What happens in untreated type 1 diabetes?

Type 1 diabetes is characterized by autoimmune destruction of beta cells in the islets of Langerhans, which results in lack of insulin secretion (1). Glucose, then cannot be taken up by cells leading to hyperglycemia and osmotic diuresis (1). The low insulin will also stimulate hepatic glycogenolysis and gluconeogenesis to produce glucose released into blood leading into accentuated hyperglycemia (1).

What’s more is that gluconeogenesis becomes chronic depleting body proteins to break down into amino acids (1). Muscle,in effect, atrophes converting to glucose and lost through the diuresis (1). Weakness, fatigue and weight loss all occur (1).

Insulin inhibits degradation of protein and increases protein synthesis (2). Opposite to this, lack of insulin creates an environment favoring glucagon leaving degradation of protein unchecked and protein synthesis diminished (2). The degradation occurs by action of proteases—lysosomal or proteosomal—or via the calcium-activated proteolytic degradation pathway (2p234). The increased protein degradation increases nitrogen output resulting in a negative nitrogen balance (2p232).

One example of proteosomal degradation relies on activation of ubiquitin, steps of which are inhibited by insulin (2p208). Insulin also antagonizes activation of a few enzymes—such as the phosphorylation of phenylalanine hydroxylase—responsible for amino acid oxidation (2). The catabolism of amino acids involve transamination or damination (2p209). The amino groups are form alpha-ketobutyrate and ammonia, which must be removed in the urea cycle (2p209).

A mixture of amino acids that is high in alanine and glutamine would be released into the blood (2p246). Alanine, in particular, is a preferred substrate for gluconeogenesis and also stimulates secretion of glucagon, which stimulates gluconeogenesis (2p246).

Deamination/transamination of glycine, serine, cysteine, tryptophan and threonine leaves skeletons oxaloacetate and pyruvate ready for glucose production (2p212). Apart from those, phenylalanine and tyrosine could also be used for glucose when degraded to fumarate (2p212). Valine and methionine are gluconeogenic and isoleucine and threonine are partially glucogenic and partially ketogenic (2p212). Leucine and lycine would not contribute to gluconeogenesis since theyare ketogenic and catabolized to acetyl CoA (2p212).

Because muscle protein provides most of amino acids, particularly in stress situations, muscle cachexia occurs (2p242). The degradation of fast-twitch muscle would be more pronounced than that of the red slow-twitch (2p242). The protein degradation would not be unlike that of starvation with each gram of nitrogen equivalent to 30g of hydrated lean tissue (2p246).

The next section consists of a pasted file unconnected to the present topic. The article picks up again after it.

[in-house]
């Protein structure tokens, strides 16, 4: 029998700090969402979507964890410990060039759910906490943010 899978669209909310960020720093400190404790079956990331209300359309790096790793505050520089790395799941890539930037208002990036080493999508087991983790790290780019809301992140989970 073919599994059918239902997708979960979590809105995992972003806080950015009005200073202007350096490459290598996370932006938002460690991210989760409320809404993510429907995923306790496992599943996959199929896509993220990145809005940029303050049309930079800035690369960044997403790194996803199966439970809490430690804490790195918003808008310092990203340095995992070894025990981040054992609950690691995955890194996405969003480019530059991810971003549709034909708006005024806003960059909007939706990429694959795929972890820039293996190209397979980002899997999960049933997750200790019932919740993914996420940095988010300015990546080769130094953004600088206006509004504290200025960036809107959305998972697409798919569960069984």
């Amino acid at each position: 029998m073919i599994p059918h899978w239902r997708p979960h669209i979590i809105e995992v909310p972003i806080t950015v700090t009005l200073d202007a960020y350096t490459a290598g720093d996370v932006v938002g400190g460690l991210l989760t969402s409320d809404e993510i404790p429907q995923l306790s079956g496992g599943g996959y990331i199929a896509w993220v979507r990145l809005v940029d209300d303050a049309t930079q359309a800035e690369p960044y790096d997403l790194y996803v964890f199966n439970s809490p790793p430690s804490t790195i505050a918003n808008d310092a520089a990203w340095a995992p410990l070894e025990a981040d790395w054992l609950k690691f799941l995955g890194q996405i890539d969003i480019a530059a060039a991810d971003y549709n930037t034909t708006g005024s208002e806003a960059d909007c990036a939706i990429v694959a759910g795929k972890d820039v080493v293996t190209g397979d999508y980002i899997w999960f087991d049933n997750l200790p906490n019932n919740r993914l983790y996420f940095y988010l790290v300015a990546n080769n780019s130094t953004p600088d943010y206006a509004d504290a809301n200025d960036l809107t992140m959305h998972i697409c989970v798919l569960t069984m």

Ketoacidosis is also a logical result. Just as in fasting and starvation, lack of insulin in type 1 diabetes disabling uptake of glucose in cells would lead tissues to use fatty acid oxidation for energy (apart from amino acids) (2p247). Fatty acid oxidation provides energy through production of acetyl CoA, a TCA cycle substrate (2p160). The acetyl CoA use can end up in the “overflow” pathway of ketone body formation (2p160). The ketones would be used as a source of fuel, but in excess can disturb acid-base balance causing acidosis (2p160;2p247).

Reference List
1. Nowak TJ, Handford AG. Pathophysiology: Concepts and Applications for Health Professionals. New York: McGraw-Hill, 2004.
2. Gropper SS, Smith JL, Groff JL. Advanced Nutrition and Human Metabolism. Belmont, CA: Thomson Wadsworth, 2009.

Published by David Despain, MS, CFS

David is a science and health writer living on Long Island, New York. He's written for a variety of publications including Scientific American, Outside Online, the American Society for Nutrition's (ASN) Nutrition Notes Daily, and Institute of Food Technologists' (IFT) Food Technology magazine and Live! blog. He's also covered new findings reported at scientific meetings including Experimental Biology, AAAS, AOCS, CASW, Sigma Xi, IFT, and others on his personal blog "Evolving Health." David is also an active member of organizations including the National Association of Science Writers (NASW), the American Association for the Advancement of Science (AAAS), the American Society for Nutrition, the Institute of Food Technologists, and the National Audubon Society. David has a master's degree in human nutrition from the University of Bridgeport, and a bachelor's degree in English from University of Illinois at Springfield. He also earned his Certified Food Scientist credential from the Institute of Food Technologists.

Leave a Reply

Fill in your details below or click an icon to log in:

WordPress.com Logo

You are commenting using your WordPress.com account. Log Out /  Change )

Google photo

You are commenting using your Google account. Log Out /  Change )

Twitter picture

You are commenting using your Twitter account. Log Out /  Change )

Facebook photo

You are commenting using your Facebook account. Log Out /  Change )

Connecting to %s

%d bloggers like this: